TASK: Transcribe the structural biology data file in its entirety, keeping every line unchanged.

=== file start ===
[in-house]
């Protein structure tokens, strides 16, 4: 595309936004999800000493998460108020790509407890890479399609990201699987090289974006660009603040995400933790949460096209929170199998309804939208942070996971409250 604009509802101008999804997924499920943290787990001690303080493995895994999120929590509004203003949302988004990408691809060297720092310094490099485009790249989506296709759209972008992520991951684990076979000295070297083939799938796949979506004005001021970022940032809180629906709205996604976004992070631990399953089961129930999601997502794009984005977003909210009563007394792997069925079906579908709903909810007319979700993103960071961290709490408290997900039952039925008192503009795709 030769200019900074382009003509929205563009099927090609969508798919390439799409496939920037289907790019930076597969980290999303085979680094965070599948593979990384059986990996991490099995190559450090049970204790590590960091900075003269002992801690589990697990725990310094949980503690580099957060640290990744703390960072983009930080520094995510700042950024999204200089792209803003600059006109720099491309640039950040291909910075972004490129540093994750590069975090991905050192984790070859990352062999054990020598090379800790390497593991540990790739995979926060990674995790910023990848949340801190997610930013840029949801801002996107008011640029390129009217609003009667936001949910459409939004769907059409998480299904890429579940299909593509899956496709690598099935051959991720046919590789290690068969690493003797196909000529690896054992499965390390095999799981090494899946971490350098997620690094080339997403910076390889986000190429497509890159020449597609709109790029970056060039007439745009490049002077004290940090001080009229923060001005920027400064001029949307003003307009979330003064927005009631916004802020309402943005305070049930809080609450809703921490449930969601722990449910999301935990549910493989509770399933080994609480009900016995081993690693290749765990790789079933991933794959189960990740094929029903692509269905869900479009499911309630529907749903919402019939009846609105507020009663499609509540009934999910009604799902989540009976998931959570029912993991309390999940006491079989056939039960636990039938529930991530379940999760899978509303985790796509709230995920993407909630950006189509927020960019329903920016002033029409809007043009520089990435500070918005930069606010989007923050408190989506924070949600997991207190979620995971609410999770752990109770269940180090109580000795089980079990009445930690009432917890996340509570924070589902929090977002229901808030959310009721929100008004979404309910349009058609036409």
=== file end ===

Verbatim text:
[in-house]
């Protein structure tokens, strides 16, 4: 595309936004999800000493998460108020790509407890890479399609990201699987090289974006660009603040995400933790949460096209929170199998309804939208942070996971409250 604009509802101008999804997924499920943290787990001690303080493995895994999120929590509004203003949302988004990408691809060297720092310094490099485009790249989506296709759209972008992520991951684990076979000295070297083939799938796949979506004005001021970022940032809180629906709205996604976004992070631990399953089961129930999601997502794009984005977003909210009563007394792997069925079906579908709903909810007319979700993103960071961290709490408290997900039952039925008192503009795709 030769200019900074382009003509929205563009099927090609969508798919390439799409496939920037289907790019930076597969980290999303085979680094965070599948593979990384059986990996991490099995190559450090049970204790590590960091900075003269002992801690589990697990725990310094949980503690580099957060640290990744703390960072983009930080520094995510700042950024999204200089792209803003600059006109720099491309640039950040291909910075972004490129540093994750590069975090991905050192984790070859990352062999054990020598090379800790390497593991540990790739995979926060990674995790910023990848949340801190997610930013840029949801801002996107008011640029390129009217609003009667936001949910459409939004769907059409998480299904890429579940299909593509899956496709690598099935051959991720046919590789290690068969690493003797196909000529690896054992499965390390095999799981090494899946971490350098997620690094080339997403910076390889986000190429497509890159020449597609709109790029970056060039007439745009490049002077004290940090001080009229923060001005920027400064001029949307003003307009979330003064927005009631916004802020309402943005305070049930809080609450809703921490449930969601722990449910999301935990549910493989509770399933080994609480009900016995081993690693290749765990790789079933991933794959189960990740094929029903692509269905869900479009499911309630529907749903919402019939009846609105507020009663499609509540009934999910009604799902989540009976998931959570029912993991309390999940006491079989056939039960636990039938529930991530379940999760899978509303985790796509709230995920993407909630950006189509927020960019329903920016002033029409809007043009520089990435500070918005930069606010989007923050408190989506924070949600997991207190979620995971609410999770752990109770269940180090109580000795089980079990009445930690009432917890996340509570924070589902929090977002229901808030959310009721929100008004979404309910349009058609036409």